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Scholarship and the Idea of a Law-Governed State under Nicholas II
Abstract disponibile solo in lingua inglese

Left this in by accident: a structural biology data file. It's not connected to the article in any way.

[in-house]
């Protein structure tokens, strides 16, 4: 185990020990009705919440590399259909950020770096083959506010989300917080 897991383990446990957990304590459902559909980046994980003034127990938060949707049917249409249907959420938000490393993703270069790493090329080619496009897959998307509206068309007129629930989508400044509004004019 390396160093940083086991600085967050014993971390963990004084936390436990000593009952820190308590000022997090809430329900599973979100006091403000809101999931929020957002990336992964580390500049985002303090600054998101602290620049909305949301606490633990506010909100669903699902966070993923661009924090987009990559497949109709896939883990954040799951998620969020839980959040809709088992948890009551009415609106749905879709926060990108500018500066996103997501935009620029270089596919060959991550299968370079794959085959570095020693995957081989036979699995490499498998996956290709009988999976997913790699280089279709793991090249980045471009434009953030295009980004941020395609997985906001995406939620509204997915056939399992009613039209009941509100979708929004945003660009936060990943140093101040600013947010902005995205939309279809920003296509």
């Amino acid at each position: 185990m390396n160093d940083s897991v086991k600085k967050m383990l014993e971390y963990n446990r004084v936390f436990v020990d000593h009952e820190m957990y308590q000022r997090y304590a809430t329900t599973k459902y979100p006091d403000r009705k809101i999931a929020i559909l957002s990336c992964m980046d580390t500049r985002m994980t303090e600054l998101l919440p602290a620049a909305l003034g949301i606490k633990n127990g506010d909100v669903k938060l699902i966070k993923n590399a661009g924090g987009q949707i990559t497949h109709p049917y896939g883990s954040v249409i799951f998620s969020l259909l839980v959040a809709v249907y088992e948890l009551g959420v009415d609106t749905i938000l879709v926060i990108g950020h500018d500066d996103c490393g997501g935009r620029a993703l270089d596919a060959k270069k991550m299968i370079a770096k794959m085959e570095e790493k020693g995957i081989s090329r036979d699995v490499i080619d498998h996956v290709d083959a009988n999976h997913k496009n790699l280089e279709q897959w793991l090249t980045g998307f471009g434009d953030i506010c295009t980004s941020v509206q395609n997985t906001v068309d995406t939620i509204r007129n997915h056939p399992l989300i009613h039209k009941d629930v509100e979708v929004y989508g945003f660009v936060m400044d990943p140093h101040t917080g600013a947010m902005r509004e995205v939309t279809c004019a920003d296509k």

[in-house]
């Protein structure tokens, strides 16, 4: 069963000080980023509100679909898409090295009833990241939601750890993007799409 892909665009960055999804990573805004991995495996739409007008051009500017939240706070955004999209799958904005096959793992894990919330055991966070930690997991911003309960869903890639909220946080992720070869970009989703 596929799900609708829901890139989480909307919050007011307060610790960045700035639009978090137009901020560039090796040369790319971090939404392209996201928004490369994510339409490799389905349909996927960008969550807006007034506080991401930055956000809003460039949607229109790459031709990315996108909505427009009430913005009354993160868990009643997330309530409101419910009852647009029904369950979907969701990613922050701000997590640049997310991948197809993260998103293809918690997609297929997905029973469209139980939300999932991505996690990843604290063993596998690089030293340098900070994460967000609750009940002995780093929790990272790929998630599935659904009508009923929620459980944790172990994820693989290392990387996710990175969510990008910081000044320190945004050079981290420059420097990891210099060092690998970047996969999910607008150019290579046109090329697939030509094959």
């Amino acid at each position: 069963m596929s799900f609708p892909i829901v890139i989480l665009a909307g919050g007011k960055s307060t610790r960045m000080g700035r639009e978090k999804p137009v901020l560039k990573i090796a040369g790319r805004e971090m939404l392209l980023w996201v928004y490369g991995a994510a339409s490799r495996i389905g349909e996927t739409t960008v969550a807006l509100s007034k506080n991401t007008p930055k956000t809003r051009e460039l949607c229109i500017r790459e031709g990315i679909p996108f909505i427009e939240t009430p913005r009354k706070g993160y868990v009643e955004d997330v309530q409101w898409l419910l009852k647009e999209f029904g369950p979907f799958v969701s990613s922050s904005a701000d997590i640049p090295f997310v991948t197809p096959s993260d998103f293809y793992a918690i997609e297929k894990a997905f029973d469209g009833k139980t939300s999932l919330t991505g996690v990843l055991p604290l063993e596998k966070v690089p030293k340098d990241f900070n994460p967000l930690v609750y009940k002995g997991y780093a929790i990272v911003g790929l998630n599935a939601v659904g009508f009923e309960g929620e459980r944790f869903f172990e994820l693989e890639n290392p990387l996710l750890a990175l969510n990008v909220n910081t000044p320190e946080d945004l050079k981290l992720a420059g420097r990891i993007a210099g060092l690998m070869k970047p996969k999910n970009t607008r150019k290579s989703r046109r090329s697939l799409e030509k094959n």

This paper sets out (a) to observe the effects of Rechtsstaat/Rule of Law models on Russian juridical culture; (b) to observe the dissociation between the research carried out by a group of legal scholars and the decisions taken by the Government at the time of the first Russian constitution (1906); (c) to observe, albeit marginally, the comments which Soviet legal scholarship has recently voiced upon the pre-revolutionary elaboration of the notion of the law-governed State. The main thesis of the article is that the impossibility of transferring to the material life of positive law legal scholars' efforts to transform Russian autocracy into a law-governed State has exhausted the original model of Rechtsstaat adopted by "liberal" Russian jurists. As a result, even before the model was fully developed in the political sphere, confidence in it was undermined by the new doctrines – such as the sociological analysis of law and Marxist scientific materialism – which attracted the Russian intelligentsia at the turn of the century. Moving on to the contemporary situation, the author observes that, following the political rehabilitation of the idea of the law-governed State at the XIX Conference of the Soviet Communist Party (1988), Russian legal scholars have stressed their interest in the analysis of their (non-Marxist) pre-revolutionary counterparts. Nonetheless, models for the organisation of a law-governed State are sought in the Western, rather than the Russian, cultural world.